20. In August of 2021, FCM Anderson observed an incident where [I.B.] began toddling around the house as if she could not walk. [Mother] responded by asking [I.B.] how old she was. [I.B.] struggled to hold up four fingers and [Mother] informed FCM Anderson that [I.B.] was four years of age. Upon [M.B.] repeatedly running into the room, [Mother] began to rebuke her as well.
21. Ashley Barger, a care coordinator with Choices Coordinated Care Solutions, began working with [I.B.] and [E.B.] in July of 2021. On July 20, 2021, Ms. Barger observed an incident where [I.B.] began behaving as if she were three years of age. Ms. Barger observed [I.B.] to “baby talk”, mumble, slide off the couch and crawl around on the floor. [Mother] informed Ms. Barger that [I.B.] was not in control of her behaviors.
22. Ms. Barger and the team recommended that [I.B.] and [E.B.] engage in therapy, behavioral management services and a psychological evaluation and further recommended that [Mother] would engage in therapy and a mental health assessment.
23. The services recommended by Ms. Barger were not completed. [E.B.] was admitted to the crisis center while in temporary in-home trial visitation and [I.B.] ran away twice in order to avoid participating in the psychological evaluation. Additionally, [Mother] did not allow the children's therapists to meet with them in the home. As such, therapy sessions were conducted with the children at their school. [Mother] sometimes appeared at the school during these sessions.
24. The intensive services put into place by the DCS were not enough to ensure the children's safe placement in [Mother's] care. In September of 2021, [I.B.], [E.B.] and [M.B.] were removed from [Mother] for a second time.
25. At the time of the fact-finding, [I.B.] was placed in a residential facility and the others were placed in foster care.
26. [Mother's] parenting time with the children is currently therapeutically supervised. At [Mother's] request, her parenting time with the children occur[s] separately, one hour per week with each child.
27. The DCS recommends that [I.B.] and [E.B.] engage in [ ] full-scale psychological evaluations, therapy and work with a behavior clinician, that [A.B.] engage in therapy and that [M.B.] engage in play therapy.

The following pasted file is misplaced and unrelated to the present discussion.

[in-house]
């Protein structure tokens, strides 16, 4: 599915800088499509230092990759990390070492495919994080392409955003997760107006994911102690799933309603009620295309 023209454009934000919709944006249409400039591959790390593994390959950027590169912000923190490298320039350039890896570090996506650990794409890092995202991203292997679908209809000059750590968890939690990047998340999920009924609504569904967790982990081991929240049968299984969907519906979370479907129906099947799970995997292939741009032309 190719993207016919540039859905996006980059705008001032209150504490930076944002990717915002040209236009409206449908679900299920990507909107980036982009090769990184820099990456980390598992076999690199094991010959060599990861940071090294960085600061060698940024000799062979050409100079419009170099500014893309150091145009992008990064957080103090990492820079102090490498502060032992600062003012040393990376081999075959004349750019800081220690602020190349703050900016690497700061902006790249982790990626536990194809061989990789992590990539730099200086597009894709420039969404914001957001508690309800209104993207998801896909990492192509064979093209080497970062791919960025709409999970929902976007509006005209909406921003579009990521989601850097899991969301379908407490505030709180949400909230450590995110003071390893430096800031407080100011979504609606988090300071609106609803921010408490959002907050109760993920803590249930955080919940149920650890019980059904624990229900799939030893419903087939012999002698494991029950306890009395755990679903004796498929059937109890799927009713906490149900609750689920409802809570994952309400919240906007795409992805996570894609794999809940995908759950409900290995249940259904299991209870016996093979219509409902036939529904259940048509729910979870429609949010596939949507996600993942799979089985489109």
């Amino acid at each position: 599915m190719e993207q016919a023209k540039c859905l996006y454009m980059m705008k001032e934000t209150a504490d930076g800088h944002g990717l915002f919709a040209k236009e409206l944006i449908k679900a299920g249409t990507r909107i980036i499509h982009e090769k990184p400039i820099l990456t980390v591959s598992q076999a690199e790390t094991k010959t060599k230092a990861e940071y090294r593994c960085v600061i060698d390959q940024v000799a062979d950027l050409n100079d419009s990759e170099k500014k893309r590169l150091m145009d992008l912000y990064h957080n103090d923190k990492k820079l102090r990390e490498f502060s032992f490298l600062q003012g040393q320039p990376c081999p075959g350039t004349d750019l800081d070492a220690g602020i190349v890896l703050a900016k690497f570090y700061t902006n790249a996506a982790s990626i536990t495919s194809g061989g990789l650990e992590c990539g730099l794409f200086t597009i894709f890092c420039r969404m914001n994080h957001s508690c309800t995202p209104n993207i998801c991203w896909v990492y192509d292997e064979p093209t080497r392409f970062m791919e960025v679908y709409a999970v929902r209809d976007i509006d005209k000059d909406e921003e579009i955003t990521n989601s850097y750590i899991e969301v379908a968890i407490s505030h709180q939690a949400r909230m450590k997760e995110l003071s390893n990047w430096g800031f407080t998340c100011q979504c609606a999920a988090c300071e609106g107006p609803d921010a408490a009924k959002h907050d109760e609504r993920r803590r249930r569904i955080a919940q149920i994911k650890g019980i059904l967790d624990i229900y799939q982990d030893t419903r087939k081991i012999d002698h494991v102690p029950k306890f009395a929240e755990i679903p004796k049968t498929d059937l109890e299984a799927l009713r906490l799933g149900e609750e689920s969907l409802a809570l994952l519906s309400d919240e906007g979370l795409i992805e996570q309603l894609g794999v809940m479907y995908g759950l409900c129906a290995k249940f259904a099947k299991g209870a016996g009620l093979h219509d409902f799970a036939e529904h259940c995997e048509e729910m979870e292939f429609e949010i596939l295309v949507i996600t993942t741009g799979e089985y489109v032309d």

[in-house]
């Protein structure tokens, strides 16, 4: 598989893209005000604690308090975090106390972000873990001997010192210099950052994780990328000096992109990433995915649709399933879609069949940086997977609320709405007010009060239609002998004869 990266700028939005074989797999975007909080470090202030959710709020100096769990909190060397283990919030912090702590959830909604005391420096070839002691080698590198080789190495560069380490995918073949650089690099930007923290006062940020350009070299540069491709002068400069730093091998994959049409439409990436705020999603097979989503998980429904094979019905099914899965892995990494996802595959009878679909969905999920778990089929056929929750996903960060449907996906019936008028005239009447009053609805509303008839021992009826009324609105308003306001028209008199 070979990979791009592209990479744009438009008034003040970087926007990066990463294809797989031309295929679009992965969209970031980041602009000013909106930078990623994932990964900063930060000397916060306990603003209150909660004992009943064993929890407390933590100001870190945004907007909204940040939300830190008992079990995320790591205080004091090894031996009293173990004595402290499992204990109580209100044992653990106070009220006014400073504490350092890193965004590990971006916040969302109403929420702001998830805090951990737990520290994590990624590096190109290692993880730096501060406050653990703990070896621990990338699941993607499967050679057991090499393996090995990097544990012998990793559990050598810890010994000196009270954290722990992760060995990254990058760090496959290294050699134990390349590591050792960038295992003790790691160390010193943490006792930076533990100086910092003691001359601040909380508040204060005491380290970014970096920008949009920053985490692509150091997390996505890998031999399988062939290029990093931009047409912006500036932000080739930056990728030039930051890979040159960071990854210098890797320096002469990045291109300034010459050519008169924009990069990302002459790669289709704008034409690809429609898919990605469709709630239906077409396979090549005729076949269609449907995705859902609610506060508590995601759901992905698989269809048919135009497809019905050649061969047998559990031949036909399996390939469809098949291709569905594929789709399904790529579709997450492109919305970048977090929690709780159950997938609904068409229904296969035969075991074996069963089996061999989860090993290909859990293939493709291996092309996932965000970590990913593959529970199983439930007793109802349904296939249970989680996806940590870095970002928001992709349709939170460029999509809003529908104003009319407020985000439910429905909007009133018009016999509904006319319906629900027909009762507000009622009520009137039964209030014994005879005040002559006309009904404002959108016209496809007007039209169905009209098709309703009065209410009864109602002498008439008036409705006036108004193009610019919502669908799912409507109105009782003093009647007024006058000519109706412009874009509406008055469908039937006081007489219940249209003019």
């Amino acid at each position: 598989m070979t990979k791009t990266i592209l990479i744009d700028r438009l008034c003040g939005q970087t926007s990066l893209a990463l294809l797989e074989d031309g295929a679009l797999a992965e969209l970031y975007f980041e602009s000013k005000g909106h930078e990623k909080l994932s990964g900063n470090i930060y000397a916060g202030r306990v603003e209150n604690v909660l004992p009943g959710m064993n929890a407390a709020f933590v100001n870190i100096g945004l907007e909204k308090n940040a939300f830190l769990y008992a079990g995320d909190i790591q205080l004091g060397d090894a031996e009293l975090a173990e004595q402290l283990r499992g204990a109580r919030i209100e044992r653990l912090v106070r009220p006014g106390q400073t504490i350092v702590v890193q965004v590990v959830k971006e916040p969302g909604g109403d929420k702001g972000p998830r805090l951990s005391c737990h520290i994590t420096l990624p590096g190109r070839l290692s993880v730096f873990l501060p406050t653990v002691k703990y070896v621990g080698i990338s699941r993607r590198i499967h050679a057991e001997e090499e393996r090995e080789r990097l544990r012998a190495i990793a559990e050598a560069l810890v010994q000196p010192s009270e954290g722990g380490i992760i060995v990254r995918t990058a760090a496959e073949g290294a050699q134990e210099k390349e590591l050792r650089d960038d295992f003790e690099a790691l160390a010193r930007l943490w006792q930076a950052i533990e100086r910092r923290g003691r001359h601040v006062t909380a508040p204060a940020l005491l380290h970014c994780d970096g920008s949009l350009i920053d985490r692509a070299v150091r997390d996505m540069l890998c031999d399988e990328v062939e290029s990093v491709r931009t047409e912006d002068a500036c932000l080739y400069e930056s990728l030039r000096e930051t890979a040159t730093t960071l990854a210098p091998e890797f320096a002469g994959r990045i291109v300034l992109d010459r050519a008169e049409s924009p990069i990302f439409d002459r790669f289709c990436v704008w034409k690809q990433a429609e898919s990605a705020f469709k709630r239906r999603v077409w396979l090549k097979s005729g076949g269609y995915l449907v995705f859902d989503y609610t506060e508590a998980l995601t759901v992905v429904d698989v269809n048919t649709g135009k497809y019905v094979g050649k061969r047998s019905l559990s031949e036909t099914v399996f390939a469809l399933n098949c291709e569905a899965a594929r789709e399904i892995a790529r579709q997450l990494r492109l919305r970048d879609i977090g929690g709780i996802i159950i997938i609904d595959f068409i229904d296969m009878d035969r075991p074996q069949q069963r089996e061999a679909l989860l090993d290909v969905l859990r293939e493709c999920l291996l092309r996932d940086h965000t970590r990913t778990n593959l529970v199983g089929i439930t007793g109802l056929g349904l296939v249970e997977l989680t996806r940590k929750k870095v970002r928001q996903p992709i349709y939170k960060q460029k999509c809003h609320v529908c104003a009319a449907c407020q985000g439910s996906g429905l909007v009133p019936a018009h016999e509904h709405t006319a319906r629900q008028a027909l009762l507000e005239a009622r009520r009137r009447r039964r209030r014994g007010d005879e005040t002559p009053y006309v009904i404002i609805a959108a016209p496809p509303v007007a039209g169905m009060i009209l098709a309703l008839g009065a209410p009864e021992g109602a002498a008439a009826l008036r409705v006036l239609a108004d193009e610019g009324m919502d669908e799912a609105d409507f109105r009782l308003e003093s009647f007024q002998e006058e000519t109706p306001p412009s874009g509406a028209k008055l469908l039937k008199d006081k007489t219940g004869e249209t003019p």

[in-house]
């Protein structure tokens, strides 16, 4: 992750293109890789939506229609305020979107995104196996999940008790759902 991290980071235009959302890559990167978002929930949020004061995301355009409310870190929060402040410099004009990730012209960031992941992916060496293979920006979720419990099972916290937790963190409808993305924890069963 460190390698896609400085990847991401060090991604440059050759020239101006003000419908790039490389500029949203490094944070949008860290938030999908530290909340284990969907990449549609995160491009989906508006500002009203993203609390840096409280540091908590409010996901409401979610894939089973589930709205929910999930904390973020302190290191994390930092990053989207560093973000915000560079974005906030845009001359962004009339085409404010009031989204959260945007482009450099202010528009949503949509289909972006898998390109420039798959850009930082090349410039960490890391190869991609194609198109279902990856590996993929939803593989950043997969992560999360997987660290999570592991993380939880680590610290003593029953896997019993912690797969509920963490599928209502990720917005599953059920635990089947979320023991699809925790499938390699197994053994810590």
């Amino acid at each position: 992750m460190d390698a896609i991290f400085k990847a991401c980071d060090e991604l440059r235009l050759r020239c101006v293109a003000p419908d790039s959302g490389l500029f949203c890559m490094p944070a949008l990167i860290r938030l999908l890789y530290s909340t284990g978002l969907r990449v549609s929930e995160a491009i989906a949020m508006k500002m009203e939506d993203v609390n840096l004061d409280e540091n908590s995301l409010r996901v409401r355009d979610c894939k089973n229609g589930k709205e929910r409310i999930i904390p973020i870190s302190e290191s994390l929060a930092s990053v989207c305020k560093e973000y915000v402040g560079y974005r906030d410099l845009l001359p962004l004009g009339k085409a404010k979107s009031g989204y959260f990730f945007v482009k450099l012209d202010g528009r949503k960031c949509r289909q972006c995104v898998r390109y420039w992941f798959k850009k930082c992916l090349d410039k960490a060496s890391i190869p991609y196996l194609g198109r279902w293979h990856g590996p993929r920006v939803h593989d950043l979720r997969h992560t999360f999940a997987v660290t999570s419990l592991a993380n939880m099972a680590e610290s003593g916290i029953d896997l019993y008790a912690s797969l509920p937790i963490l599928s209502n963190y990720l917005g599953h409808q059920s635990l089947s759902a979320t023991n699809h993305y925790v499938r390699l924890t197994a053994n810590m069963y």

28. The DCS recommends that [Mother] engage in therapy to address her belief that the children are possessed by demons and her attempts to rid the children of said demons, parent education to assist her with learning appropriate ways to deal with the children's behaviors and a full-scale psychological evaluation.
29. [I.B.], [E.B.], [A.B.] and [M.B.’s] physical or mental condition is seriously impaired or seriously endangered as a result of the inability, refusal, or neglect of the child's parent, guardian, or custodian to supply the child with necessary food, clothing, shelter, medical care, education, or supervision. The Court acknowledges [Mother's] position that the physical structure, contents and condition of the family home is appropriate. The Court further acknowledges [Mother] has demonstrated to the children and her community that she is a loving and kind individual. However, the DCS has presented ample evidence that [Mother's] older three children are struggling with severe behaviors, that [Mother's] approach to [the] behaviors is to lock the children out of the home, yell at them and abandon them into the care of [DCS]. Additionally, [Mother's] youngest child is beginning to adopt not only these tactics, but the beliefs upon which these are reportedly rooted. [Mother's] failure to address her mental health and the mental health of the children seriously impairs and seriously endangers their physical and mental condition.